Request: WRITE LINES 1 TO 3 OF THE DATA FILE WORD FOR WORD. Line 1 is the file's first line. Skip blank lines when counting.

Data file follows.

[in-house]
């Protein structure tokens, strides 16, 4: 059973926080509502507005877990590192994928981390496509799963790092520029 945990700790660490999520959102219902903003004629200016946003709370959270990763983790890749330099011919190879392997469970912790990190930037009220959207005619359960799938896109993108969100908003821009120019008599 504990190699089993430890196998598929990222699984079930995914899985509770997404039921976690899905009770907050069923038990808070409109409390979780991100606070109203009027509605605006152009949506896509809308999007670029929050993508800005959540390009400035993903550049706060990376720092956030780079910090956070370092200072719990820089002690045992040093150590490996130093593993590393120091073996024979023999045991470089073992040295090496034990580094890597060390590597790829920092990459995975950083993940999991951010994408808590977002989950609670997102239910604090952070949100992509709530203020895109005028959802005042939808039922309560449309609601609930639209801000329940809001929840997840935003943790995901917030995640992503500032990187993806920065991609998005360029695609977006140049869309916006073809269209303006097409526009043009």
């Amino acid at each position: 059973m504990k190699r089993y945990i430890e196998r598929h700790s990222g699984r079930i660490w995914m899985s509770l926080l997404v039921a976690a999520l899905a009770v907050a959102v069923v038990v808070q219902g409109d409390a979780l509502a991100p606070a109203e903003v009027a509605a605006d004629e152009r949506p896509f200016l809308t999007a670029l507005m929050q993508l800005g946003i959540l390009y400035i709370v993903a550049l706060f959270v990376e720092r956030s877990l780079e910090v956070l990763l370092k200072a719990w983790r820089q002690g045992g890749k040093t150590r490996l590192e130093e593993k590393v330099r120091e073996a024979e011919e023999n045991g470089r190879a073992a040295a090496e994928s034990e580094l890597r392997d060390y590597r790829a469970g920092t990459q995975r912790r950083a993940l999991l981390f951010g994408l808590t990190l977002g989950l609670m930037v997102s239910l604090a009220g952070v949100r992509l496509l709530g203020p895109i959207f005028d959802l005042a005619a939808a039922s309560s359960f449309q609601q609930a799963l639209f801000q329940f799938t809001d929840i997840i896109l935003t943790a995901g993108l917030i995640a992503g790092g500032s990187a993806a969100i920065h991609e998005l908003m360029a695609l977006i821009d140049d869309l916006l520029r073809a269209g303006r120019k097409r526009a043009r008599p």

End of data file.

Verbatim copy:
[in-house]
């Protein structure tokens, strides 16, 4: 059973926080509502507005877990590192994928981390496509799963790092520029 945990700790660490999520959102219902903003004629200016946003709370959270990763983790890749330099011919190879392997469970912790990190930037009220959207005619359960799938896109993108969100908003821009120019008599 504990190699089993430890196998598929990222699984079930995914899985509770997404039921976690899905009770907050069923038990808070409109409390979780991100606070109203009027509605605006152009949506896509809308999007670029929050993508800005959540390009400035993903550049706060990376720092956030780079910090956070370092200072719990820089002690045992040093150590490996130093593993590393120091073996024979023999045991470089073992040295090496034990580094890597060390590597790829920092990459995975950083993940999991951010994408808590977002989950609670997102239910604090952070949100992509709530203020895109005028959802005042939808039922309560449309609601609930639209801000329940809001929840997840935003943790995901917030995640992503500032990187993806920065991609998005360029695609977006140049869309916006073809269209303006097409526009043009």
């Amino acid at each position: 059973m504990k190699r089993y945990i430890e196998r598929h700790s990222g699984r079930i660490w995914m899985s509770l926080l997404v039921a976690a999520l899905a009770v907050a959102v069923v038990v808070q219902g409109d409390a979780l509502a991100p606070a109203e903003v009027a509605a605006d004629e152009r949506p896509f200016l809308t999007a670029l507005m929050q993508l800005g946003i959540l390009y400035i709370v993903a550049l706060f959270v990376e720092r956030s877990l780079e910090v956070l990763l370092k200072a719990w983790r820089q002690g045992g890749k040093t150590r490996l590192e130093e593993k590393v330099r120091e073996a024979e011919e023999n045991g470089r190879a073992a040295a090496e994928s034990e580094l890597r392997d060390y590597r790829a469970g920092t990459q995975r912790r950083a993940l999991l981390f951010g994408l808590t990190l977002g989950l609670m930037v997102s239910l604090a009220g952070v949100r992509l496509l709530g203020p895109i959207f005028d959802l005042a005619a939808a039922s309560s359960f449309q609601q609930a799963l639209f801000q329940f799938t809001d929840i997840i896109l935003t943790a995901g993108l917030i995640a992503g790092g500032s990187a993806a969100i920065h991609e998005l908003m360029a695609l977006i821009d140049d869309l916006l520029r073809a269209g303006r120019k097409r526009a043009r008599p």